Residents of the U.S. Northeast are bracing for a new storm to batter the region today after it was devastated by superstorm Sandy last week.
The former hurricane that walloped New York and New Jersey eight days ago continued to create misery for the thousands who lost their homes and 900,000 households and businesses that remained without power.
Today's smaller but powerful storm, a nor'easter, is expected to bring 100-kilometre-an-hour winds and a mix of rain and snow today and Thursday.
Temperatures could dip toward freezing or below.
New York Mayor Michael Bloomberg ordered all city parks and beaches closed at noon today for at least 24 hours.
"We just don't need to send our first responders into the ocean to save someone who is being foolish," Bloomberg said.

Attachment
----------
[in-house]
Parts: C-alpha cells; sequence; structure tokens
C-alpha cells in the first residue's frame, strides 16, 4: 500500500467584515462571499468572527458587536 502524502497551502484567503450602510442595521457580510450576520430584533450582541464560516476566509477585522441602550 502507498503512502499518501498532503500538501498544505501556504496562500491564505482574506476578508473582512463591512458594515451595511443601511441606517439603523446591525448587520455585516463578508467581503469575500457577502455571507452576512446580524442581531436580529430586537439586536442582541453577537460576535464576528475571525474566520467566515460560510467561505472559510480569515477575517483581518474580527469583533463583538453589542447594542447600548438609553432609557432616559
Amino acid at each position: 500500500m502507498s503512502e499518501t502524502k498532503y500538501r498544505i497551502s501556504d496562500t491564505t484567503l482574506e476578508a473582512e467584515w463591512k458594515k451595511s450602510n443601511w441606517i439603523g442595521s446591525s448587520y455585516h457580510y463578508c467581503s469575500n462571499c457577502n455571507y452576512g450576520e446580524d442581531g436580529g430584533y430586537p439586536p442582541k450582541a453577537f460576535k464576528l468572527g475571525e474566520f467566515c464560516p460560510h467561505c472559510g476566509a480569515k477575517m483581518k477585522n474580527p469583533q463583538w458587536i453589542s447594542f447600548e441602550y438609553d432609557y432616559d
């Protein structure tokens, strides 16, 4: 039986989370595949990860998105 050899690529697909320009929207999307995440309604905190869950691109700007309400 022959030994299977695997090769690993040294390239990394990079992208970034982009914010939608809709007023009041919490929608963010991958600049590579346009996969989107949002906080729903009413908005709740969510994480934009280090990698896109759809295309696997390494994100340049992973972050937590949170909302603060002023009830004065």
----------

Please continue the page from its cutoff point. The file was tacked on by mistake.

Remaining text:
He emphasized that today's evacuations, designed to coincide with high tides when the storm surge will be highest, will not be as widespread as the mandatory evacuations of large parts of the city ordered before Sandy hit the city last week.
The new evacuation zone includes the south shore of Staten Island - home to nearly half of the 41 people killed in New York City by Sandy - and the hard-hit Rockaways section of Queens.
On the devastated Jersey Shore, a summer tourist haven where Sandy's storm surge swallowed whole neighbourhoods and pushed entire homes across the street, the town of Brick issued a mandatory evacuation order for waterfront neighbourhoods.
Sandy killed 69 people in the Caribbean before it moved north, combined with a strong North Atlantic system, and roared ashore on the New Jersey coast on Oct. 29 as a rare hybrid superstorm.
It killed at least 112 in the United States and two in Canada, and knocked out power to millions of people while swamping seaside towns and inundating New York City's streets and subway tunnels.
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